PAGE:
Later this year, a company will be selected to run the .net domain on the internet. VeriSign has operated the .net registry since 2001 alongside the .com registry. However, exactly how certain it is that the company will be able to take on the registry for another term is unknown. VeriSign critics have highlighted their poor track record on certain issues as a sound reasons as to why the company should not be allowed to run the .net registry again. In 2003, VeriSign introduced a controversial and short lived "Site Finder" redirection service for all un-registered .com and .net domains. ICANN forced VeriSign to remove the service and VeriSign in turn sued ICANN in a case that was dismissed in late 2004. Yet as NTK summarizes, two security researchers have another reason as to why VeriSign shouldn't be running the registry.
"Everyone else likes to worry about Google's gathering conflict of interests, but Verisign's S.P.E.C.T.R.E.-level skills still take some beating. This week, orbiting crypto analysts Ian Grigg and Adam Shostock belatedly pointed out to ICANN that perhaps VeriSign couldn't trusted with .net. Why? Well, VeriSign these days offers both top level domains and SSL certificate authentication. They also, with their NetDiscovery service - sell ISPs a complete service for complying with law enforcement surveillance orders. So, if an American court demands an ISP wiretap its customers, and the ISP turns that order over to VeriSign to do the dirty: well, VeriSign can now fake any domain you want, and issue any temporary fake certificate, allowing even SSLed communications to be monitored." (Complete message here)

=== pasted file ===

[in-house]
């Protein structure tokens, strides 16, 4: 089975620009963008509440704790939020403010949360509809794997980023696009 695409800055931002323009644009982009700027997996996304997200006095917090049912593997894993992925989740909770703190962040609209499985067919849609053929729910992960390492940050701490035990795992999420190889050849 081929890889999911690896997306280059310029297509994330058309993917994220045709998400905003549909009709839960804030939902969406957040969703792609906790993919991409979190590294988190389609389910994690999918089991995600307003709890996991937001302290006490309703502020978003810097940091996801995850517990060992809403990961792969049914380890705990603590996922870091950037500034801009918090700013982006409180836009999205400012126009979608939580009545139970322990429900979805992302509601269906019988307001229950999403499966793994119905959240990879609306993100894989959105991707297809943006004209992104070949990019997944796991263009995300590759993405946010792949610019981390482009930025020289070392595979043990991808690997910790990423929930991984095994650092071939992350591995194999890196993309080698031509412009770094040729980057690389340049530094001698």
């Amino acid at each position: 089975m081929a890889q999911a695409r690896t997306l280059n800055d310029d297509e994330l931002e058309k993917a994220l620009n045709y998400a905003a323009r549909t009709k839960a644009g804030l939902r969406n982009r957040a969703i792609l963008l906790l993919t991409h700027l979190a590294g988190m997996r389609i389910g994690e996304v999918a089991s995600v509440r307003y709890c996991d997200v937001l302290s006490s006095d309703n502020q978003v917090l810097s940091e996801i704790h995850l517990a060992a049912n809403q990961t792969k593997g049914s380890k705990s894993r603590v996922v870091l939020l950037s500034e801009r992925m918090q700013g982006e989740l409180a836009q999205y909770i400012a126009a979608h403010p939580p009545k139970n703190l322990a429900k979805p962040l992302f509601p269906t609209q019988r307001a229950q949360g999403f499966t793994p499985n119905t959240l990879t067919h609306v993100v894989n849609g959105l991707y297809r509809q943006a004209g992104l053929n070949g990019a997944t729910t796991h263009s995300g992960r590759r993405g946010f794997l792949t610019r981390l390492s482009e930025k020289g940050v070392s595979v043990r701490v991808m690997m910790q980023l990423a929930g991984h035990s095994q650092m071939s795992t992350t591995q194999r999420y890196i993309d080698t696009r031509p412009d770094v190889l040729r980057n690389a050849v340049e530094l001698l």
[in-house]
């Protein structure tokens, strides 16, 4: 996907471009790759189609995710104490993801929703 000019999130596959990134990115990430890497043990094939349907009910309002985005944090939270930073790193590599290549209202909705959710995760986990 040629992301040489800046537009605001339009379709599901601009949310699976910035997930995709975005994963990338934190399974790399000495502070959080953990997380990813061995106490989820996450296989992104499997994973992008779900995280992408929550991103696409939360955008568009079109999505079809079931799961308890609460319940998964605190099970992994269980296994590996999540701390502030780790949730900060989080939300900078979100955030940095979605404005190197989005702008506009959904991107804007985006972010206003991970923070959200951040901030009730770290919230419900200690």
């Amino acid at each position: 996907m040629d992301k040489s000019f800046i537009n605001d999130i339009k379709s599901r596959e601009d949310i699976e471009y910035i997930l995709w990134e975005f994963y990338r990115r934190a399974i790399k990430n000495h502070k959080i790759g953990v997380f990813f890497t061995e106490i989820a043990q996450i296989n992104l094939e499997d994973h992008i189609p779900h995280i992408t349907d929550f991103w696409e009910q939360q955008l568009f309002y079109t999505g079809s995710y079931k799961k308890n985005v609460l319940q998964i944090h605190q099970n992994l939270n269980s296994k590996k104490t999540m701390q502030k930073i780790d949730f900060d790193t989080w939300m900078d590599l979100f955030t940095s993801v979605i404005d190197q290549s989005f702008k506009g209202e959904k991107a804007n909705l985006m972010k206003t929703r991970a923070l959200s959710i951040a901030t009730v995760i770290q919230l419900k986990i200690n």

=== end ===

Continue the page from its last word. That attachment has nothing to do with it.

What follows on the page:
VeriSign have yet to respond to these criticisms. So far, ICANN, the body that oversees the .Net registry, has received five applications to run it; Verisign's four year contract with ICANN expires on 30 June 2005. VeriSign had seemed highly likely to win the bid until it emerged that CORE++, a global consortium of companies, had quietly placed a bid for the contract. Core claim to have the backing of Internet Systems Consortium, a non-profit company that makes central internet software like BIND. The company seem reasonably determined to take over from VeriSign, who are experiencing their first ever challenge to their monopoly of running top-level domains. ICANN will announce the winning bid in the coming months.